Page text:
Carpal Tunnel Syndrome
Carpal Tunnel Affects Sleep and Daily Activities
Your carpal tunnel is a narrow passageway of bones and ligaments in the wrist that protects the median nerve, a main nerve in your hand. Carpal tunnel syndrome occurs when the tunnel narrows and crowds the median nerve.
This occurs as a result of repetitive hand motions, certain diseases, wrist injury or obesity. Women who experience fluid retention during pregnancy or menopause are also at risk. Excess pressure placed on the nerve causes pain, numbness or weakness in the hand.
You may find it difficult to carry on with daily activities because of pain or get a full night of sleep because pain worsens at night. If you have carpal tunnel syndrome, seeking treatment early is important to prevent lasting nerve damage. Early treatment may also help you avoid surgery.
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Work at a Computer? It Could Be Worsening the Condition
If you work a desk job, whether at home or in an office setting, your hands may be at risk for carpal tunnel syndrome. Poor workspace setups put excessive stress on your wrists and hands. Here’s how to set up a successful workspace to avoid trauma or injury:
- Keyboard: Wrists should stay in a neutral position while typing. Do not angle your keyboard or prop it up on the keyboard legs. This can place your wrists in an awkward, bended position.
- Desk: To keep your elbows and wrists in a neutral position, your desk should be 27 to 29 inches off floor (in most cases). For higher desks, try adjusting your chair height or adding a cushion to your seat.
- Desk pads: Add light padding to protect wrists from resting too long on a hard surface. Wrist rests can also help with discomfort, but make sure they are flexible enough to allow your hand to stay in a neutral position.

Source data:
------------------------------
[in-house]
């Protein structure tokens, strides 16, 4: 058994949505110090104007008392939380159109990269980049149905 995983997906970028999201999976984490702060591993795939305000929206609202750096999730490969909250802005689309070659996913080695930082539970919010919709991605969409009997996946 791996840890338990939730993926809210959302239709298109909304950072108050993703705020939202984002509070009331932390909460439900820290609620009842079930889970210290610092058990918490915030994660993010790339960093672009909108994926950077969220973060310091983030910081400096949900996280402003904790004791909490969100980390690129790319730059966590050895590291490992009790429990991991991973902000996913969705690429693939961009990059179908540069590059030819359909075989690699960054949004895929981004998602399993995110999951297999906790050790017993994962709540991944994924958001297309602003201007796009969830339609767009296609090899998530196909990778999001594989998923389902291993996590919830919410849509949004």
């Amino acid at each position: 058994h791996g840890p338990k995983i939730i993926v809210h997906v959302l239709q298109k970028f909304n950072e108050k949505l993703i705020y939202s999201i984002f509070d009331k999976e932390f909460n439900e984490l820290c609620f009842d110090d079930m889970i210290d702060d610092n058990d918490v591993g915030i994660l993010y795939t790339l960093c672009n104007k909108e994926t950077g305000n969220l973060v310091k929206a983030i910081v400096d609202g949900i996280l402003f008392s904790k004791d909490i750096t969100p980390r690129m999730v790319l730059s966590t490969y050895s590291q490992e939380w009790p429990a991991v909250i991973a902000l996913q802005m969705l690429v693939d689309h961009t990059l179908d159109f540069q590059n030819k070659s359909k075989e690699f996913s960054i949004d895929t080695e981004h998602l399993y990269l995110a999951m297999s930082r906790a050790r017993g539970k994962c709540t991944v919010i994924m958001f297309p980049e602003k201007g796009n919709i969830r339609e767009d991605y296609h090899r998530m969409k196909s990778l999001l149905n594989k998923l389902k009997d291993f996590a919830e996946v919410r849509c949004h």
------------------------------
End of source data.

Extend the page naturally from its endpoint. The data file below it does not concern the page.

- Timer: A desktop timer can remind you to take small breaks from repetitive typing or hand motions. Try setting a timer for a 10-minute break every hour.
- Space heater: Warm muscles are less likely to get injured. If your office space stays chilly, a mini desk heater can be an inexpensive option to keep your hands warm.
Office workers aren’t the only professionals who develop carpal tunnel syndrome. Any job that requires repetitive hand movements can put you at increased risk. Some examples include carpenters, musicians, mechanics and assembly line workers. Certain hobbies may also hurt your hands, including gardening, needlework and canoeing. Taking consistent breaks from repeated movements and switching between hands can protect your wrists.
Prevention and Relieving Pain
How to Relieve Pain
Your physician will suggest nonsurgical treatments to alleviate pain. Some options include:
- Following a hand exercise routine. Your physician may suggest specific exercises and stretches to help reduce pressure on the median nerve.
- Getting steroid injections. Your physician can inject corticosteroid into the carpal tunnel to temporarily reduce pain.
- Taking medication. Anti-inflammatory medications such as aspirin and ibuprofen can help reduce inflammation and pain.
- Wearing a splint or brace. To reduce pressure, your physician may suggest wearing a brace or splint.
Prevent Carpal Tunnel Syndrome
Carpal tunnel syndrome can be prevented. Take proactive steps now to save you from pain in the future. Here’s what to do:
- Avoid activities that cause you to bend or twist your hands for long periods of time.
- Find treatment for inflammatory diseases that cause carpal tunnel syndrome.
- Keep your grip relaxed.
- Maintain a healthy weight.
- Use tools that fit your hand size.